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The Book of the Dead by Muriel Rukeyser

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This book offers a powerful and informative perspective on America’s worst industrial disaster: the building of the Hawk’s Nest Tunnel in West Virginia in the early 1930s. It resulted in over 700 worker deaths, mostly from the effects of ingesting silicon dust. The vast majority of the dead were black men recruited from the South. About half of this book is a reprint of “The Book of the Dead” a portion of U.S. 1, a book of poems by Muriel Rukeyser (1913-1980) published in 1938 by Covici Friede. These compelling and disturbing poems incorporate many quotes from testimony by victims at hearings held in January of 1936 by a U,S. House Labor Sub-committee investigating the tragedy. They also reflect Rukeyser’s experience personally investigating the site of the tragedy in the Spring of 1936 along with her photographer friend, Nancy Naumburg. The title of this portion of this poetry book, “The Book of the Dead,” reflects not only how deadly the Hawk’s Nest Tunnel construction was, but also Rukeyser’s visit to an exhibit by that name at the Metropolitan Museum of Art dealing with Ancient Egypt. The title of that whole poetry book, U.S. 1, was designed to offer readers a taste of America’s grim Depression-era realities to contrast with the mainstream perspective of the Federal Writer’s Project’s book: U.S. One: Maine to Florida, a highway travel guide published the same year. Rukeyser’s trip to West Virginia was followed a few years later by trips to the trial of the “Scottsboro Boys” in Alabama and to Spain at the beginning of Francisco Franco’s fascist takeover of that country. Her activism attracted a 118-page report by the FBI of its spying on her. The other half of this book consists of an introduction by Catherin Venable Moore who lives near the Hawk’s Nest Tunnel. She calls attention to Rukeyser’s poem “Praise to the Committee.” The Committee was the group of Black women and men who actively resisted the practices of the Union Carbide subsidiary that employed the tunnel workers without offering them protection. The Committee sponsored lawsuits, legislation, relief, and efforts to deal with Fayette County Sheriff C. A. Conley, the hotel owner they considered the head of “the town ring.” The name of George Robinson, a leader of The Committee, also appears on a list of a small portion of those who died that was smuggled out of a company facility and that Moore found at the Gauley Bridge Historical Society. Moore also relates the horrifying pleas of Leon Brewer an investigator for the Federal Emergency Relief Administration who visited Vanetta the town of shacks created to house Black workers. Pictures of both the town and the kitchen of George Robinson taken by Nancy Naumburg are included in this book along with the partial list of those who died, their race, and their place of burial. This is truly a crucial book for anyone who cares about our region, despite the fact that it is really horrifying.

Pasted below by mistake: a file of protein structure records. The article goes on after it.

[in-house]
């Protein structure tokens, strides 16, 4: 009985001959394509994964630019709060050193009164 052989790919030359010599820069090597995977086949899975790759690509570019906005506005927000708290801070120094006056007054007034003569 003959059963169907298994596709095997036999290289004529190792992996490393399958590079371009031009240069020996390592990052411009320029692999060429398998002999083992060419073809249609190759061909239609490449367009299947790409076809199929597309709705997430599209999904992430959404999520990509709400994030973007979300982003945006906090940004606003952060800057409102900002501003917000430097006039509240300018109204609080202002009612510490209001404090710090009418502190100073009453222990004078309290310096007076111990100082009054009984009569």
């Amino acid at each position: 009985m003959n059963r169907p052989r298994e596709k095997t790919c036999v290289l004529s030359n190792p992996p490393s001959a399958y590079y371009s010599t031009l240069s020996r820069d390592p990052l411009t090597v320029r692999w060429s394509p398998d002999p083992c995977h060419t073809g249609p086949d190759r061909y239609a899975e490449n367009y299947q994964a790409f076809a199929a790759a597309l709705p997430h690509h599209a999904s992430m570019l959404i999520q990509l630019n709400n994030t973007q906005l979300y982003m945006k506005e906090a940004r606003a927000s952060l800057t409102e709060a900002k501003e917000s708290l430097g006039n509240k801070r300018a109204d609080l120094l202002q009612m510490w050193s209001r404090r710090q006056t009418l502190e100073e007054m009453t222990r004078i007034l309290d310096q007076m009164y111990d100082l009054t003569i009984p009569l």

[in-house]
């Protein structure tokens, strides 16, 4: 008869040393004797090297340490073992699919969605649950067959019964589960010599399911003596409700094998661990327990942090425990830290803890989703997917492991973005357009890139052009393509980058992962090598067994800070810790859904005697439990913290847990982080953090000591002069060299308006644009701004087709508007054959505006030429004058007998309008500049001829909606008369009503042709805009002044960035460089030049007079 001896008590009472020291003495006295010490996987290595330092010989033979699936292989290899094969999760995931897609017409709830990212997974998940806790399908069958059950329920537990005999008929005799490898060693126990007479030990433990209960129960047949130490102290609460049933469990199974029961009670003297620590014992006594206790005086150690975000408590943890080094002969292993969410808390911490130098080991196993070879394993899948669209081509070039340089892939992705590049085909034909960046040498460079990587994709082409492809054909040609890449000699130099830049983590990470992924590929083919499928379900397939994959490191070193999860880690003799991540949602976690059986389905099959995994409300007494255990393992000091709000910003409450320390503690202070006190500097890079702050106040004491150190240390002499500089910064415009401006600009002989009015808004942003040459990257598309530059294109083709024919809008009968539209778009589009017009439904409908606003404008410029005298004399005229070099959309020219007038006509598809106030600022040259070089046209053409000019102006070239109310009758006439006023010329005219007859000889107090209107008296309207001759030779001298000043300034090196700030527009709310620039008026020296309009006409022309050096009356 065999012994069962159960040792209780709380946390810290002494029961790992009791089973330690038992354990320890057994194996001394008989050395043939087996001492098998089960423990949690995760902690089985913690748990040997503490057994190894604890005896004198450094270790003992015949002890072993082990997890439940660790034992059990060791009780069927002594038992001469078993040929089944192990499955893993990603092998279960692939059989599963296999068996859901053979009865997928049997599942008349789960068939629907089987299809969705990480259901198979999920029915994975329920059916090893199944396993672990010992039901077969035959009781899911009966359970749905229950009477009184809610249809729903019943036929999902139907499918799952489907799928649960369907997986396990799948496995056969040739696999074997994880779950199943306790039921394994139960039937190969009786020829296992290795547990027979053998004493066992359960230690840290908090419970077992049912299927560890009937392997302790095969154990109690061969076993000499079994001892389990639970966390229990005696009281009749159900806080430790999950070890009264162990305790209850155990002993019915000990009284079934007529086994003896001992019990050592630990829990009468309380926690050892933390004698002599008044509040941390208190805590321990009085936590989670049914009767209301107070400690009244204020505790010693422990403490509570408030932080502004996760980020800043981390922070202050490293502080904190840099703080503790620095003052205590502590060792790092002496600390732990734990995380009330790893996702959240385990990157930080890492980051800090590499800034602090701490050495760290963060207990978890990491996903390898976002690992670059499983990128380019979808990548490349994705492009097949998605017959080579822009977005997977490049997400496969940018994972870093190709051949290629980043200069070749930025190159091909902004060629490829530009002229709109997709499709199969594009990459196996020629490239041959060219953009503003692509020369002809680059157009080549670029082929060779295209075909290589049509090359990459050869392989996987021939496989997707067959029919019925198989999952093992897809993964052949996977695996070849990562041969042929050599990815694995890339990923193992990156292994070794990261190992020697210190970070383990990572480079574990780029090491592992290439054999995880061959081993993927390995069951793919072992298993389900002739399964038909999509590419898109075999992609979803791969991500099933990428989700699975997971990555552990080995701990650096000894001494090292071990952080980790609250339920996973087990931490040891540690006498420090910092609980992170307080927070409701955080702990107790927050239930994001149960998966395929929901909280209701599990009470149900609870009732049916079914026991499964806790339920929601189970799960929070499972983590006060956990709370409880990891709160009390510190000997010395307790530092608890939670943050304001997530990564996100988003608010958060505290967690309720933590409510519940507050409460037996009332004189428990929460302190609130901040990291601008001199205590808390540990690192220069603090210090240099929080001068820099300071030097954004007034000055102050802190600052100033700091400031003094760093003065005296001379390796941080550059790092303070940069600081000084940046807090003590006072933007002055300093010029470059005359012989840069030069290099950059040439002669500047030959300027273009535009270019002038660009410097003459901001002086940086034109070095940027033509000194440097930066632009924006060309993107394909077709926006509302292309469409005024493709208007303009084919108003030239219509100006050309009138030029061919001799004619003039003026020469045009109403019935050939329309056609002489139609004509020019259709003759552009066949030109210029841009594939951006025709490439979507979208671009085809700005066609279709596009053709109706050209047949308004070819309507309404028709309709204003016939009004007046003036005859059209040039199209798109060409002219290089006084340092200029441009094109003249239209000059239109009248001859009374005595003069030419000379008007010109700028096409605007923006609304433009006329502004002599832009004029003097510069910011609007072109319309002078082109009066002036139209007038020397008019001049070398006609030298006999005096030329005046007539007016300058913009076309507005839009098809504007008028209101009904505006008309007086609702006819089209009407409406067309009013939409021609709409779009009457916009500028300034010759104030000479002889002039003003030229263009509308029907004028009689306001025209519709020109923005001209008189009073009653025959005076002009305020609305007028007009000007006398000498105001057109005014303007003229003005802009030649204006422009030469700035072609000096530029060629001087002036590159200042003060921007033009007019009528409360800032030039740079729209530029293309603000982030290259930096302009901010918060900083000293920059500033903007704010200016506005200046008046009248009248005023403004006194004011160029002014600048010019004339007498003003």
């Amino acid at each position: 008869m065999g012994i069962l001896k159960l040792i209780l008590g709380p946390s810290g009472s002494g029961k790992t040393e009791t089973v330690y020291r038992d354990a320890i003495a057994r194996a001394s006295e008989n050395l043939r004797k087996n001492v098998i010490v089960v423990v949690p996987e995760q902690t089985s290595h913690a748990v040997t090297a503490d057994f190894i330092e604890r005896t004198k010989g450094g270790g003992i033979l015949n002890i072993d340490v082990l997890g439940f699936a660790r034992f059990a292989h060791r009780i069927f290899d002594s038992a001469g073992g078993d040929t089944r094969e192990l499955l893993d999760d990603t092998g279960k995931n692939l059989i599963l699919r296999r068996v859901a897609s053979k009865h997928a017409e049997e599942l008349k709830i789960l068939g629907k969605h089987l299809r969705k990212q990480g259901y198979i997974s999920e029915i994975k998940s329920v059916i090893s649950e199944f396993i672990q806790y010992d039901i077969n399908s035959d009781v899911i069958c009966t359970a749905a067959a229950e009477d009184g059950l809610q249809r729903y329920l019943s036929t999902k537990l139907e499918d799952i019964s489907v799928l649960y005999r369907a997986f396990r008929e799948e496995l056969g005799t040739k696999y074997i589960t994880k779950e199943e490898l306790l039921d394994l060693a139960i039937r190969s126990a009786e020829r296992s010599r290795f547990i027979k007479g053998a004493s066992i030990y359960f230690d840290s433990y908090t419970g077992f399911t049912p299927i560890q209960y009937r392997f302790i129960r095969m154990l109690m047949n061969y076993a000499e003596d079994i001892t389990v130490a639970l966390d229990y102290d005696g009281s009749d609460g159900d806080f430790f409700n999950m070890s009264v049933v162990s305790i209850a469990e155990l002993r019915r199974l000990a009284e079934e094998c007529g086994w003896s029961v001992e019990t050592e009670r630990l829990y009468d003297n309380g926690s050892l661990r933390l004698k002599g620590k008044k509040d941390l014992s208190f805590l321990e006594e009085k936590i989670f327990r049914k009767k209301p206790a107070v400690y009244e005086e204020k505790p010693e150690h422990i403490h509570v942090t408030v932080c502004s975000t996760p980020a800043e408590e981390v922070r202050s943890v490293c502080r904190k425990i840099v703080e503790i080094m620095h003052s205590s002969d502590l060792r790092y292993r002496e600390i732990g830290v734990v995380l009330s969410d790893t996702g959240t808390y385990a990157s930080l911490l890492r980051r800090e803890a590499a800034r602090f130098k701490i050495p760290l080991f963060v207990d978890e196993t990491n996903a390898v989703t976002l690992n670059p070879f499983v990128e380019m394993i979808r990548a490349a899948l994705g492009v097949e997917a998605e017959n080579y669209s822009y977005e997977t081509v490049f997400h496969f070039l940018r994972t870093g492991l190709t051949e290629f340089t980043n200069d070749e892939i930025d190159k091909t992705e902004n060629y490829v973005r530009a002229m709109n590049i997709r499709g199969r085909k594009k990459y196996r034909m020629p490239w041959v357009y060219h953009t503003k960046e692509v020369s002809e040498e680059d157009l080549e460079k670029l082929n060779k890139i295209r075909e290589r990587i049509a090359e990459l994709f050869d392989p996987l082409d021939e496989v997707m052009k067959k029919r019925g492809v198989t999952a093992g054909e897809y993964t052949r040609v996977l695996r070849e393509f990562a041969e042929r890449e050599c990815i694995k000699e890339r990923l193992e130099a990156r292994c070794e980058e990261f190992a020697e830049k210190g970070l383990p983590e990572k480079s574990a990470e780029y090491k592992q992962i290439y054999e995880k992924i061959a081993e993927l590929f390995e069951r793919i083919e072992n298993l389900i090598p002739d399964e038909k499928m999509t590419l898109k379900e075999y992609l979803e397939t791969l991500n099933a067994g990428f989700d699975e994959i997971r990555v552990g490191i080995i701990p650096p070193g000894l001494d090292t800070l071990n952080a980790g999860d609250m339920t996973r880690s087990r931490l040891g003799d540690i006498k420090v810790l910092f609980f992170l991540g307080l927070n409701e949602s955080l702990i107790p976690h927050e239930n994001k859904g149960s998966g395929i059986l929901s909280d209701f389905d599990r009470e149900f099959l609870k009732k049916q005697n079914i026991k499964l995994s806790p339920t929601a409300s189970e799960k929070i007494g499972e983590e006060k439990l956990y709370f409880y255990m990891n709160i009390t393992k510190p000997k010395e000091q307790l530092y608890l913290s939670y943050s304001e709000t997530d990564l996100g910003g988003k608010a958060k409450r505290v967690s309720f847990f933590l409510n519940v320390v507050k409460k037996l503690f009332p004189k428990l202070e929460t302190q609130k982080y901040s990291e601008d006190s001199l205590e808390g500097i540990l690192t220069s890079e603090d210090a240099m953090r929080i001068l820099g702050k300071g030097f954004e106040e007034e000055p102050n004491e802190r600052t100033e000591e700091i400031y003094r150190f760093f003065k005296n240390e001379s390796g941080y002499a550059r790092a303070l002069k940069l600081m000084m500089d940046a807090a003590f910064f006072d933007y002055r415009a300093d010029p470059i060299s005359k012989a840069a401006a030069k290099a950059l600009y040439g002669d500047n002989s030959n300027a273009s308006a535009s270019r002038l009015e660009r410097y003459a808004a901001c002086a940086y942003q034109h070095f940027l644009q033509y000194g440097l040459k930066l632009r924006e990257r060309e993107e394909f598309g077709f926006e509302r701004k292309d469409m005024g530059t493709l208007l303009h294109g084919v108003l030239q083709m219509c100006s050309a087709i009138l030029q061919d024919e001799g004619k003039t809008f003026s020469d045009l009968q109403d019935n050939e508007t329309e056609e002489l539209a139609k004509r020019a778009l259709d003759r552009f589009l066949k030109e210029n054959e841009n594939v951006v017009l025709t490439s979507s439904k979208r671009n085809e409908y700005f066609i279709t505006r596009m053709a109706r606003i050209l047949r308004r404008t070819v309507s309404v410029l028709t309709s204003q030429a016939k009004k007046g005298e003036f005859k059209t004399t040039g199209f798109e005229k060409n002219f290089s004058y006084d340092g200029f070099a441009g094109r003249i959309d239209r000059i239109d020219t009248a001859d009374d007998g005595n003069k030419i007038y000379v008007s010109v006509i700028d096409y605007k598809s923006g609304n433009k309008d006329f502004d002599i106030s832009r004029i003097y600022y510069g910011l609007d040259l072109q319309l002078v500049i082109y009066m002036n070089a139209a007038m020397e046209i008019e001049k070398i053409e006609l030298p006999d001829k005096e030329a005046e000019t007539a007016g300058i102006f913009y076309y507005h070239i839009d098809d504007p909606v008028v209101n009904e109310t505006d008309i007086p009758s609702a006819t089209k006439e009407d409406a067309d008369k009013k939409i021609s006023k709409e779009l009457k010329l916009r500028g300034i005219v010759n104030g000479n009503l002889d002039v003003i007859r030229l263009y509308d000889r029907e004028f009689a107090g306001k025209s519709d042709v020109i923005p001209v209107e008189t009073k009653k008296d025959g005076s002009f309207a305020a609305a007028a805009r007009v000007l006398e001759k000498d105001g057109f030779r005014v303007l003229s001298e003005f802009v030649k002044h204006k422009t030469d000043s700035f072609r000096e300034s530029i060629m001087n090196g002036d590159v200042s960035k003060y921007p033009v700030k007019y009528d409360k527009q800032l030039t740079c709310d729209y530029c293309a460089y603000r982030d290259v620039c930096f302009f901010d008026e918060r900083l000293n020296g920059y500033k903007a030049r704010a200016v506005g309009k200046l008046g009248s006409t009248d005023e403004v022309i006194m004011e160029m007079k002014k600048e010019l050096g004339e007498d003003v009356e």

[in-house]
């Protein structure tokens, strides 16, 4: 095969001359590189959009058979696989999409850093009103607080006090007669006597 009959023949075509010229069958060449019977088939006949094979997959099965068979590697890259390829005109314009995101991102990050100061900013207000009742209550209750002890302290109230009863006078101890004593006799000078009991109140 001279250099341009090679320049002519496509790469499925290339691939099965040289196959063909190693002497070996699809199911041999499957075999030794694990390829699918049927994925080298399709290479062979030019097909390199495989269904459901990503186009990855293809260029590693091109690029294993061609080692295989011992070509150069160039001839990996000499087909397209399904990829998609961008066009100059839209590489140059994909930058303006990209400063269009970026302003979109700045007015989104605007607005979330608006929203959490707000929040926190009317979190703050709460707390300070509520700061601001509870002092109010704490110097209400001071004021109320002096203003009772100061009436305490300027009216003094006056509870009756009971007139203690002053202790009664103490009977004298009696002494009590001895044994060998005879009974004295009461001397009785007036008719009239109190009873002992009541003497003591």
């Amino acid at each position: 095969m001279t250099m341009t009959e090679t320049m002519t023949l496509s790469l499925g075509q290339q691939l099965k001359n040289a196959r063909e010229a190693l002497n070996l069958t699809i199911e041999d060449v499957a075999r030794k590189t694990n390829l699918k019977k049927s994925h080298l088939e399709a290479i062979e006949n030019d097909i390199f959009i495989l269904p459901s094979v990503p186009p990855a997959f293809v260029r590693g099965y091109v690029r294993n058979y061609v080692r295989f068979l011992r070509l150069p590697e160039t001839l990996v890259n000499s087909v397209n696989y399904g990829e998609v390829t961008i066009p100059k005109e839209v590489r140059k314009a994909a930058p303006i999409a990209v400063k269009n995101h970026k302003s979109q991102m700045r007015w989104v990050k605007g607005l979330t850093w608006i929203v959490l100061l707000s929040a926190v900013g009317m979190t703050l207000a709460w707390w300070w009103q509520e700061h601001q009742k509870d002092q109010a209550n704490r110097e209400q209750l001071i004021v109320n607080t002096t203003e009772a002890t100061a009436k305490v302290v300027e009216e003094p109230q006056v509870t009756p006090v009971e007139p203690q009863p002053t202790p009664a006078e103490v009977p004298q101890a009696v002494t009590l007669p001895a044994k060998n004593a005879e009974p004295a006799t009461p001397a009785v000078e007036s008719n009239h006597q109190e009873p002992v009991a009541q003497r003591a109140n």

Morgantown: West Virginia University Press, 2018. 125 pages with a 51-page Introduction by Catherine Venable Moore, two pictures by Nancy Naumburg, and a map by the author. Trade paperback with a cover that features flaps like a dust jacket, $17.99